This is the first time in the story when the passer-by explains he thinks the signalman is insane. `I have speculated since, whether there may have been infection in his mind`. The signalman takes the passer-by into his control box, `Where there was a fire, a desk for an official book in which he had to make certain entries, a telegraphic instrument with it’s dial, face and needles and the little bell of which he had spoken`. The passer-by suggests the signalman is very clever, perhaps more intelligent than what his job requires of him.

On my trusting that he would excuse the remark that he had been well educated, and (I hoped I might say without offence) perhaps educated above that station`. The passer-by describes the signalman as being very attentive and watchful. When the bell rang and he had to wave his flag. `I observed him to be remarkably exact and vigilant, breaking off his discourse at a syllable, and remaining silent until what he had to do was done. In a word, I should have set this man down as one of the safest of men to be employed in that capacity`.

However the incident that followed made the passer-by change his mind, `But for the circumstance that while he was speaking to me he twice broke off with a fallen colour, turned his face towards the little bell when it did NOT ring… and looked out towards the red light near the mouth of the tunnel`. Something was troubling the signalman but he wouldn’t say what it was, `It is very, very difficult to speak of`. The signalman promised the passer-by that if he made another visit, the next day at 11pm, he would try to tell him what it was. `If you ever make me another visit, I will try to tell you`.

They wished each other goodnight. The signalman explained he didn’t want the passer-by to call out to him when he arrived the following night. `And when you come down tomorrow night, don’t call out! … What made you cry, “Halloa! Below there! ” tonight`? The signalman is extremely concerned and asks if those exact words were conveyed to the passer-by in any `supernatural way`. The passer-by denies any knowledge of this. The passer-by arrives on time at 11pm to meet the signalman, to find out what has been troubling him. The signalman explains he took the passer-by for someone else, `I took you for someone else yesterday evening.

That troubles me`. He begins to tell his story. `One moonlit night… ‘ The signalman explains he heard a voice calling him, `Halloa! Below there! ` He got up, out of his seat and looked out of the window to see who it was. ‘It’ was standing near the red light outside the tunnel, shouting repetitively, `Halloa! Below there! Look out! ` When the signalman ran up to ‘it’, to find out the problem, ‘it’ disappeared, into thin air. ‘I ran right up at it, and had my hand stretched out to pull the sleeve away, when it was gone`. The passer-by tried to console the signalman. He ought to know something of the wind and the wires`.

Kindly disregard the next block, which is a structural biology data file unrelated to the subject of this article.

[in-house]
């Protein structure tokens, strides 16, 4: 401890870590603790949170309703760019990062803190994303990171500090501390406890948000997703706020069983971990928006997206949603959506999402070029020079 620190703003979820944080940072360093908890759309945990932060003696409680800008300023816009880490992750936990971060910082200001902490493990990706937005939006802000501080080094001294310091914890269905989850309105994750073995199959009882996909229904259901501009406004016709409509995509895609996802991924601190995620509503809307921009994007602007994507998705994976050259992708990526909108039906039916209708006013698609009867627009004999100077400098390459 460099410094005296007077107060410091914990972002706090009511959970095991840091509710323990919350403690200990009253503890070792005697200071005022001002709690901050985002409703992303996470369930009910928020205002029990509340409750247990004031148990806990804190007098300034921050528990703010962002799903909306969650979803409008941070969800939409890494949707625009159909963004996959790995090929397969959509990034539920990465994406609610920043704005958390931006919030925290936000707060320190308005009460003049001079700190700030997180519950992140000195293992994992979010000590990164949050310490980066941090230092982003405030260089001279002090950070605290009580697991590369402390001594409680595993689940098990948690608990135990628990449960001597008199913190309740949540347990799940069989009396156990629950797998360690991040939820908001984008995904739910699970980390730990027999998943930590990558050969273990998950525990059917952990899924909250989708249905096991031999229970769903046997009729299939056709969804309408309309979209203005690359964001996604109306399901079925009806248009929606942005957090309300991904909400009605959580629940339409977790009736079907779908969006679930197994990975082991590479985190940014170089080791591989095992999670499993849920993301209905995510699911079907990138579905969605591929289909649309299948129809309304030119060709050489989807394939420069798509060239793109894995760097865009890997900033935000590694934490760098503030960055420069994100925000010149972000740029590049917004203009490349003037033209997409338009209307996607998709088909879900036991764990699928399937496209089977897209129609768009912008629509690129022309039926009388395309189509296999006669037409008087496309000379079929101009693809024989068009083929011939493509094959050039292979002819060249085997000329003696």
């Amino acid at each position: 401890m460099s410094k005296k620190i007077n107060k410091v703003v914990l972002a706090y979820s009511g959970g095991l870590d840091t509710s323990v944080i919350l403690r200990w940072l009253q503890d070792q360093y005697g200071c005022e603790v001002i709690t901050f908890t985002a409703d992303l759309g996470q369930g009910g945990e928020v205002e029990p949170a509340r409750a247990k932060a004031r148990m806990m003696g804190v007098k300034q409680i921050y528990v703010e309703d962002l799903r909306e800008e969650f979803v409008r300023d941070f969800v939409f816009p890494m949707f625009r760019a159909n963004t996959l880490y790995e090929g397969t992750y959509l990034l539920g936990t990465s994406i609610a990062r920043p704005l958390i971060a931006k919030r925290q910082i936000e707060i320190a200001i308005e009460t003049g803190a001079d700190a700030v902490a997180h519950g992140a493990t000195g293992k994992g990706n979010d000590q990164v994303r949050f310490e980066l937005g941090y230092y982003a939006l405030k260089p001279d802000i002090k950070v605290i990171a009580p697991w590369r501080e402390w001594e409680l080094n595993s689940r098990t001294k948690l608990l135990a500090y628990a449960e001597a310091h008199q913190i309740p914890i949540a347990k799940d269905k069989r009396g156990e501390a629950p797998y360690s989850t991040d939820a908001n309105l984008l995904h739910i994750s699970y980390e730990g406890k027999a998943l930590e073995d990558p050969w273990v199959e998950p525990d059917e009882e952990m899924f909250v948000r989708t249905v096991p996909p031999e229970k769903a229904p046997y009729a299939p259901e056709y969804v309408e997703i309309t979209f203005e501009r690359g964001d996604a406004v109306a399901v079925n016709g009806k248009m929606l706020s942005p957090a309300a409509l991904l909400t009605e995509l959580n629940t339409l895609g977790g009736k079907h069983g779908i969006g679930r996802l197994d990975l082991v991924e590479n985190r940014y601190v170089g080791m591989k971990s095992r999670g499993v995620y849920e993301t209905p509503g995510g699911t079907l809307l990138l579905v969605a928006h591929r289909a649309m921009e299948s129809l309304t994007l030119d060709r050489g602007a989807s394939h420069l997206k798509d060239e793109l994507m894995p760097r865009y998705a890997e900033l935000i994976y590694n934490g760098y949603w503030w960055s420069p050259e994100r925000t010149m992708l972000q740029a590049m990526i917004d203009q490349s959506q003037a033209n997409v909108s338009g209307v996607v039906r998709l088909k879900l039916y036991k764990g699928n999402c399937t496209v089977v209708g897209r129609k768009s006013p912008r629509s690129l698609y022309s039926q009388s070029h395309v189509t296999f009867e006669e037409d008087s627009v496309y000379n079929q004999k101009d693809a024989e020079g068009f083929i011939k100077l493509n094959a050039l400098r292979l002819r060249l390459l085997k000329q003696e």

The signalman had not finished. He went on to explain, `Within six hours after the appearance, the memorable accident on this line happened, and within ten hours the dead and the wounded were brought along through the tunnel over the spot where the figure had stood`. The passer-by reasoned that it was probably a coincidence. The signalman still had not finished his story. Six or seven months had passed and the signalman had recovered from the previous incident when the presence returned again.

This time, however it was silent. I, standing at the door, looked towards the red light, and saw the spectre again`. The same day another tragedy, on the same stretch of line occurred. `That very day, as a train came out of the tunnel… I heard terrible screams and cries. A beautiful young lady had died instantaneously in one of the compartments`. The passer-by couldn’t think of anything to explain this strange occurrence with. `I could think of nothing to say, to any purpose, and my mouth was very dry. The wind and the wires took up the story with a long lamenting wail`. The signalman still had not finished his story. The spectre came back a week ago.

Ever since, it has been there, now and again by fits and starts… At the Danger-light`. `It calls to me, for many minutes together, in an agonized manner, “Below there! Look out! Look out! ” It stands waving to me. It rings my little bell`. The passer-by asks if it rang the bell when he was there with the signalman the evening before. `Did it ring your bell yesterday when I was here, and you went to the door? ` The signalman agrees with the passer-by, `Twice`. The passer-by disagrees, `How your information misleads you.

My eyes were on the bell, and my ears were open to the bell… it did not ring at those times`. The signalman shakes his head; the ghost’s ring and the station ring are both very different. `I have never made a mistake as to that yet, sir. I have never confused the spectre’s ring with the man’s. The ghost’s ring is a strange vibration in the bell that it derives from nothing else`. Both times the bell rang the spectre was out by the danger light. The passer-by accompanies the signalman outside to see if the presence is there again. `Do you see it? ` asks the passer by. `No, it is not there`, replies the signalman.